In the past two years, The Australian has revealed four Islamic schools that have had state or federal funding frozen after allegations of financial irregularities.
Sydney's largest Muslim school, Malek Fahd, has been ordered by the federal government to pay back $9 million after an investigation by The Australian revealed millions were funnelled from the school to the Australian Federation of Islamic Councils. The school's funding has been released on the basis it pays back the money, and is challenging the ruling in court.
Rissallah College in Lakemba had its funding frozen in April, amid allegations the school misused hundreds of thousands of dollars in school funds. Al-Noori, the second-largest Muslim school in Sydney, also faced a funding freeze and was subject to a special audit conducted by the Board of Education after its former auditors raised concerns about property transactions in March last year.
The Australian Islamic College in Mount Druitt had its funding frozen in April last year amid concerns about financial practices. Funding has since been restored after an investigation by the department and action by the Association of Independent Schools.
Despite the formal complaints to police about Bellfield and a police investigation, no action has been taken against the school by Mr Piccoli, the state or commonwealth education departments or the Association of Independent Schools, all of whom were made aware of the complaints. It is understood there are concerns about being seen as "anti-Muslim".
Bellfield College, in southwest Sydney, received $4.1 million from state and federal governments last year, meaning 80 per cent of its revenue comes from taxpayer funds. The school received an extra $2.2m in capital grants last year, and is eligible for the highest levels of government assistance available to independent schools.
Mr Cannavo says he began to inquire about the amounts that were being charged on a multi-million-dollar building project at the school. He claims he found large discrepancies between what was being charged by the senior school official and what was being paid to the builders.
Both Mr Cannavo and builder Louis Nicholas claim that after the official set up an account for the project - including the ability to create invoices for Mr Nicholas's building company - $2.1m in invoices were created last year that Mr Nicholas never received. The official had claimed that total cost of the work had been $5m, although Mr Nicholas charged up to $2.5m for the work.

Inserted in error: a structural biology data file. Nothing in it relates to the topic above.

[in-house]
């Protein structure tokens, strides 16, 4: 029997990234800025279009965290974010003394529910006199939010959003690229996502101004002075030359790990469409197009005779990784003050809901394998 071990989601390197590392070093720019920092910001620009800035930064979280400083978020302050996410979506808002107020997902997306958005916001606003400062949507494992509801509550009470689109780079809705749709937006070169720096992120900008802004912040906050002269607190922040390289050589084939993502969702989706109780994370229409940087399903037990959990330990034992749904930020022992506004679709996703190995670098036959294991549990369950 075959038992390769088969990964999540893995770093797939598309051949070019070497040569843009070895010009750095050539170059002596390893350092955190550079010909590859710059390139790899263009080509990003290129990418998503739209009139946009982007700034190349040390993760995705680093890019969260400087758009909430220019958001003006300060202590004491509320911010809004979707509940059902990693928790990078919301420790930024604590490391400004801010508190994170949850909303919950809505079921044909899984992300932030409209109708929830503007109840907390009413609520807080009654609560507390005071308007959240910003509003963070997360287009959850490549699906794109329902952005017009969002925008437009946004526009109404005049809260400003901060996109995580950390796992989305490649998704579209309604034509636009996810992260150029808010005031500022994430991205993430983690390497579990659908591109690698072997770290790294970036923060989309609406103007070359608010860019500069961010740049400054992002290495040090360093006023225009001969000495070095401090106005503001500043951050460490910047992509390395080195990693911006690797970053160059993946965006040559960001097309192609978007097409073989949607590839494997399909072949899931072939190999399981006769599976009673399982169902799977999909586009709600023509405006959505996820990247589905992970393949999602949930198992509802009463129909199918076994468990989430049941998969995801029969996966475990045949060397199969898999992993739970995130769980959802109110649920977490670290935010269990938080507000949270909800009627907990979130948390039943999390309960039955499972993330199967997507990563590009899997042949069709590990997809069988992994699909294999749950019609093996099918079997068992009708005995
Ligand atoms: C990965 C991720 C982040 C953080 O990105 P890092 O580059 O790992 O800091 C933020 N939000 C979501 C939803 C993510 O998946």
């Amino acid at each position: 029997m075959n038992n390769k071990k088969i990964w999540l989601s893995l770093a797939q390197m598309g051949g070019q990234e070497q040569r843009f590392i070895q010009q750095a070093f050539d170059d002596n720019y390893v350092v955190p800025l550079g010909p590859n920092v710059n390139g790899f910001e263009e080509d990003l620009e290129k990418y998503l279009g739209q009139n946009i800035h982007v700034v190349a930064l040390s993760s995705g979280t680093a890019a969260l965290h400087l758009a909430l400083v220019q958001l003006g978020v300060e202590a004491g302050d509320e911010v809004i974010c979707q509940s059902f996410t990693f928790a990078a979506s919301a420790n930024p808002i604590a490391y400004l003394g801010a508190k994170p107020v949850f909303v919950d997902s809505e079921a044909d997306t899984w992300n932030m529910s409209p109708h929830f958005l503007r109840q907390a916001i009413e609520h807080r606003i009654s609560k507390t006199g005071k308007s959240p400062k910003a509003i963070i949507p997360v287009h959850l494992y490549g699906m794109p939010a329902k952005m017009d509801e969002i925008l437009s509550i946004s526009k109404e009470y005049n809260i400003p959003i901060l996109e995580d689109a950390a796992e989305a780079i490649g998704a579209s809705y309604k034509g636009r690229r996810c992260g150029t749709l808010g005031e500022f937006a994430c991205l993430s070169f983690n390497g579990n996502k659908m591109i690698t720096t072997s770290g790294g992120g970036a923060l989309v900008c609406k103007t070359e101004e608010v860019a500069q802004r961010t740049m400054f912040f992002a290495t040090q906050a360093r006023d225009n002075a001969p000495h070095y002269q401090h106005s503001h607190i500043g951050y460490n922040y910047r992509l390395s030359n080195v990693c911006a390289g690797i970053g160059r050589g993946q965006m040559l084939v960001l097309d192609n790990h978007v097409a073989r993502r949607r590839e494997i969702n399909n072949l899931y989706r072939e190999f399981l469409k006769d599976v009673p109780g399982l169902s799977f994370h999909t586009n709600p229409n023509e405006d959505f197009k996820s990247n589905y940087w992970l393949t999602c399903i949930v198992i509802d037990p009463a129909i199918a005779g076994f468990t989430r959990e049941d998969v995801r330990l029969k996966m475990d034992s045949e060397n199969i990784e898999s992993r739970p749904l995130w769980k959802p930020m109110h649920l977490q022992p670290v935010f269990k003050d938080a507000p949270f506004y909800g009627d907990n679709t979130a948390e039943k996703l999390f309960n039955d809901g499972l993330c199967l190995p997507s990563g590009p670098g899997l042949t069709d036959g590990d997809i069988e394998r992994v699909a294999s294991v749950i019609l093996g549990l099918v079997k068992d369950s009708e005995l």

Financial statements for Bellfield college show that the official personally loaned the school $2.1m last year and claims the school owes him $3.4m.
Mr Cannavo said yesterday that "without satisfactory answers to a number of concerns that were raised, I felt that continuing as principal would compromise my own moral position and not serve to progress the opportunities that the wonderful students, parents and staff so richly deserve".
In his police statement, he says he alerted the Association of Independent Schools deputy executive director Michael Carr in July about his concerns and provided the allegedly false invoices. Mr Carr allegedly told Mr Cannavo he would meet with the Department of Education about the school, and AIS chief executive Geoff Newcombe was also made aware of the concerns.
A meeting took place with the state and federal departments, AIS and police. It is understood that there was a decision made among the group to share the costs of a forensic audit of the school. However, despite the serious concerns about the school the group is yet to conduct an audit or a funding freeze.
Mr Piccoli's office yesterday refused to answer questions as to when the minister was first made aware of concerns at Bellfield